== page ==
Condition category
Infections and Infestations
Date applied
12/05/2020
Date assigned
11/06/2020
Last edited
11/06/2020
Prospective/Retrospective
Retrospectively registered
Overall trial status
Ongoing
Recruitment status
Recruiting

Plain English Summary

Background and study aims
COVID-19 is a condition caused by the coronavirus (called SARS-CoV-2) that was first identified in late 2019. This virus can infect the respiratory (breathing) system. Some people do not have symptoms but can carry the virus and pass it on to others. People who have developed the condition may develop a fever and/or a continuous cough among other symptoms. This can develop into pneumonia. Pneumonia is a chest infection where the small air pockets of the lungs, called alveoli, fill with liquid and make it more difficult to breathe.
In 2020, the virus has spread to many countries around the world and neither a vaccine against the virus or specific treatment for COVID-19 has yet been developed. As of April 2020, it is advised that people minimize travel and social contact, and regularly wash their hands to reduce the spread of the virus.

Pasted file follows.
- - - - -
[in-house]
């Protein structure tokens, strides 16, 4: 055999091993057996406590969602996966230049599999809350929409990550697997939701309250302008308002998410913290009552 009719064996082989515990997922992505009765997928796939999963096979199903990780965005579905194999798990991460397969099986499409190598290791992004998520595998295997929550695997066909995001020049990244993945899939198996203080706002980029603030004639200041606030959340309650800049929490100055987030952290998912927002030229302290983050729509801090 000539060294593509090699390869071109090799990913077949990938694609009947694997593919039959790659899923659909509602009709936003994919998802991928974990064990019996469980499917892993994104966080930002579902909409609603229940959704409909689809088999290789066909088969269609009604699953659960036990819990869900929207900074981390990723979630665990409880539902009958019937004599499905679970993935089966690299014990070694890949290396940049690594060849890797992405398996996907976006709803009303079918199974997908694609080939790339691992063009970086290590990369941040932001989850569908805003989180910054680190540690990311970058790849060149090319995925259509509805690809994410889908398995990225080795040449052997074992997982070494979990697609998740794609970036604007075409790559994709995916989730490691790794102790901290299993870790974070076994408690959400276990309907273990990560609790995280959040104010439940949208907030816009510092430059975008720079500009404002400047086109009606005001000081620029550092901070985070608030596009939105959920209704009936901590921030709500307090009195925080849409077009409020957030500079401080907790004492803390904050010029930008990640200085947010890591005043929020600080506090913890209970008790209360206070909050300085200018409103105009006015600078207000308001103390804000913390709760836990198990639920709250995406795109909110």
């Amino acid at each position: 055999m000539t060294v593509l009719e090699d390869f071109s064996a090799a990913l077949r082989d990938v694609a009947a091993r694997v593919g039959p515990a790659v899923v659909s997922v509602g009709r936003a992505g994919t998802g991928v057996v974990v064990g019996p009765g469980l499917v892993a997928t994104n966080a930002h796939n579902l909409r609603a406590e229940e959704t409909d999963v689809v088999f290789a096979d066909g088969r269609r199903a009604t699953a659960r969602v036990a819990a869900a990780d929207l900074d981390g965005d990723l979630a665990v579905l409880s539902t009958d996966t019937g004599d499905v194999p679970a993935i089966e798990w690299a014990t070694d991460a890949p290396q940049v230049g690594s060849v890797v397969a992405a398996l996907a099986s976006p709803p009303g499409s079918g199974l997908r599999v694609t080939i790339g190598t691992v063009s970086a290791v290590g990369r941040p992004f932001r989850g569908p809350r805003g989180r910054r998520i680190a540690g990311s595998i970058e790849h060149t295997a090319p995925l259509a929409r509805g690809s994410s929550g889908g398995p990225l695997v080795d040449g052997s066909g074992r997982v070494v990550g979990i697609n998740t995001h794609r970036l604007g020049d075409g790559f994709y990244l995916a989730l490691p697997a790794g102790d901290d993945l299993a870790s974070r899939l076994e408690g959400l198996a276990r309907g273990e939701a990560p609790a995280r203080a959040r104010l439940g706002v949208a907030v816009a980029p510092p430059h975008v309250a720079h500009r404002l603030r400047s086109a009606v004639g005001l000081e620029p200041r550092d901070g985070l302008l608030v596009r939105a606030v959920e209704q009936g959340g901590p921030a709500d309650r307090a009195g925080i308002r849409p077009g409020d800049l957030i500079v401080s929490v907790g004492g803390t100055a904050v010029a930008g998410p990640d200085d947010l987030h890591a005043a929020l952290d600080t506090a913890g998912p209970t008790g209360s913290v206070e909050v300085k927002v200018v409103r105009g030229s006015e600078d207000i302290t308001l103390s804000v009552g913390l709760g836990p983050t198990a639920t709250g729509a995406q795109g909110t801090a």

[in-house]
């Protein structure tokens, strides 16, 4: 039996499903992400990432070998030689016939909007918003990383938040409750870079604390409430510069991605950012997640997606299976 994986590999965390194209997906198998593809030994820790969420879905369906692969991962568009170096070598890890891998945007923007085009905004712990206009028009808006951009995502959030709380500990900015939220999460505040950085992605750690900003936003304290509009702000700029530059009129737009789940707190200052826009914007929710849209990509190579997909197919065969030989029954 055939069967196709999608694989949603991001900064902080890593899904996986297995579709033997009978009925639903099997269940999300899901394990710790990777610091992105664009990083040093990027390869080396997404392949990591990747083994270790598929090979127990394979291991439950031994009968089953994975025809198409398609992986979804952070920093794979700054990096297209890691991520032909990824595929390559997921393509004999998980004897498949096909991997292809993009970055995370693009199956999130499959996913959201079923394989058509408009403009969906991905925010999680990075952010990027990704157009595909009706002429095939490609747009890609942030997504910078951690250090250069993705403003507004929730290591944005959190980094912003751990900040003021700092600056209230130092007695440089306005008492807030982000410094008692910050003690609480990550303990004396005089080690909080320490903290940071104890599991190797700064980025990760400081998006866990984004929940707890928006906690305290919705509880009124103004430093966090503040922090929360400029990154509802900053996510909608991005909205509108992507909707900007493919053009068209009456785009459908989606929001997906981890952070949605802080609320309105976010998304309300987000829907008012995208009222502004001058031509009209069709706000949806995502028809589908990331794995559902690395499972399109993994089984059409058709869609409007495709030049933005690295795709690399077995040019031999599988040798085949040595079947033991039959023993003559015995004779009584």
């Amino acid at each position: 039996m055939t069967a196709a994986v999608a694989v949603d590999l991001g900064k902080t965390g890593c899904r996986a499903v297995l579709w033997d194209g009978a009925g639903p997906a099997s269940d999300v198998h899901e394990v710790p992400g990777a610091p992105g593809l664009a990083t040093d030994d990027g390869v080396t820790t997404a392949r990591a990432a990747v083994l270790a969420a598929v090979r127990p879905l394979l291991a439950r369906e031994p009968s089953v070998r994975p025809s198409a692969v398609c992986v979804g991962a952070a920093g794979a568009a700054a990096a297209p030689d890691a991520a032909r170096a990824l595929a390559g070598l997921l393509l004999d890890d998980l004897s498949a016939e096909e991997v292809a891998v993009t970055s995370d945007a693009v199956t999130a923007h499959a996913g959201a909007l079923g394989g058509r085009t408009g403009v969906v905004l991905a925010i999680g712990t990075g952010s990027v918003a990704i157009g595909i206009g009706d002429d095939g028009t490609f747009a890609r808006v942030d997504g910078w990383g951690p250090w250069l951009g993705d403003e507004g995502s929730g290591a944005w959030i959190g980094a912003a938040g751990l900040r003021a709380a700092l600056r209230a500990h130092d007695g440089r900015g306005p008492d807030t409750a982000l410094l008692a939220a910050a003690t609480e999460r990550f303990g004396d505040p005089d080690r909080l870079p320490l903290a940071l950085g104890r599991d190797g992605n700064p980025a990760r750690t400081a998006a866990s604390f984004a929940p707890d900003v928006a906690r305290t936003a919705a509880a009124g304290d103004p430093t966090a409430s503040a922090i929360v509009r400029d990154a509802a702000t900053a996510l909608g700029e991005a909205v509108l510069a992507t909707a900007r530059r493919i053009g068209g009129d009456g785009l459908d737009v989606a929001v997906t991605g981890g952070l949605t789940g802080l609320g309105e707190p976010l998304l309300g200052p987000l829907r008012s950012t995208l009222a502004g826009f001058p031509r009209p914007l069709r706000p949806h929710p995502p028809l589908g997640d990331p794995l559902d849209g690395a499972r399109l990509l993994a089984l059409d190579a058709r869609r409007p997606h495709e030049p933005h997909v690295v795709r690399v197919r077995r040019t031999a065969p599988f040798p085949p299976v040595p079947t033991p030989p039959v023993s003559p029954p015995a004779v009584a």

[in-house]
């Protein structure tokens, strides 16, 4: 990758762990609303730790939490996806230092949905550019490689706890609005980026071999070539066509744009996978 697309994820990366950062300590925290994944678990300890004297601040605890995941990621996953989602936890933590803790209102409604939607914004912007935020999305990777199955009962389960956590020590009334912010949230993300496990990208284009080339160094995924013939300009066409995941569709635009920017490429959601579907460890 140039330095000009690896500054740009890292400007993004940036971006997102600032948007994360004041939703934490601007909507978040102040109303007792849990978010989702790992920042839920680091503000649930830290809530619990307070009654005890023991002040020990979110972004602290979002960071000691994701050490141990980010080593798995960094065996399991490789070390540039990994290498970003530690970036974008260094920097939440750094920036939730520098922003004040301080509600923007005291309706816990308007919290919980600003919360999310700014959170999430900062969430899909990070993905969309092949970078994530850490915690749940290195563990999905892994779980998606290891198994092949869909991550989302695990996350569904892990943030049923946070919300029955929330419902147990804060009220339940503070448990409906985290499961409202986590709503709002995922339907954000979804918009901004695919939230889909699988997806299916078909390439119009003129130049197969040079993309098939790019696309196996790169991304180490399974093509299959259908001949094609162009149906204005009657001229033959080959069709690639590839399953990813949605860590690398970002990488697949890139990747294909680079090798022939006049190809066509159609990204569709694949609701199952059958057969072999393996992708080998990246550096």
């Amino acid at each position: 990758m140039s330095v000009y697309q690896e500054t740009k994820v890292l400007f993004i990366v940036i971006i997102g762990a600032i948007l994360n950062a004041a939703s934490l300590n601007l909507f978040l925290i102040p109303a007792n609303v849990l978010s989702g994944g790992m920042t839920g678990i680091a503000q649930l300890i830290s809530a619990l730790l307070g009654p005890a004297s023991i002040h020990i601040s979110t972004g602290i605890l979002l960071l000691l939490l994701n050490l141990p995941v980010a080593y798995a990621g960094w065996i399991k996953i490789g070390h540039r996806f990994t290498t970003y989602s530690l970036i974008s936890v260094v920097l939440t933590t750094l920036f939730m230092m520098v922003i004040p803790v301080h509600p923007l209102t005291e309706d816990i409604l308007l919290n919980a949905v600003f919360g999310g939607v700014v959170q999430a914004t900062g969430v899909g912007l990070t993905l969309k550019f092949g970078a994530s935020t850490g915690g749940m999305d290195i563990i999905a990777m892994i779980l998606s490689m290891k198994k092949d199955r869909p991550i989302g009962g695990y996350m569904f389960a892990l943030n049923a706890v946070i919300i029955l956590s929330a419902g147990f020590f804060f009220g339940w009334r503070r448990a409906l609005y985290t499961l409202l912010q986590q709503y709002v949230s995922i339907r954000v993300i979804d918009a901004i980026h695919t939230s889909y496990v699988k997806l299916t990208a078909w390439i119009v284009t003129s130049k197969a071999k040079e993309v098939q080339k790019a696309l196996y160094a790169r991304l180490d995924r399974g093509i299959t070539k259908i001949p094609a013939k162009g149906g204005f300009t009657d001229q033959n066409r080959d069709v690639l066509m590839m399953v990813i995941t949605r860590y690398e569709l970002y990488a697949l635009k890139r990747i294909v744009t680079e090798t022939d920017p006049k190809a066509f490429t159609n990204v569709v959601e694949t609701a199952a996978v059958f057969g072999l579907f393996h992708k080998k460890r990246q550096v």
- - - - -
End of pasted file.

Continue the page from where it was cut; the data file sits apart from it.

Groups who are at a higher risk from infection with the virus, and therefore of developing COVID-19, include people aged over 70 years, people who have long-term health conditions (such as asthma or diabetes), people who have a weakened immune system and people who are pregnant. People in these groups, and people who might come into contact with them, can reduce this risk by following the up-to-date advice to reduce the spread of the virus.
Several expert groups, including the Royal College of Obstetricians and Gynaecologists have suggested pregnant women, who are usually young and healthy, are at increased risk of becoming unwell if they catch the virus. There is very limited information for healthcare professionals on how to best treat women who become unwell. Pregnant women and their families are understandably worried because little is known about how infection progresses. Researchers have proposed to carry out a research study to answer the following about pregnant women diagnosed with COVID-19: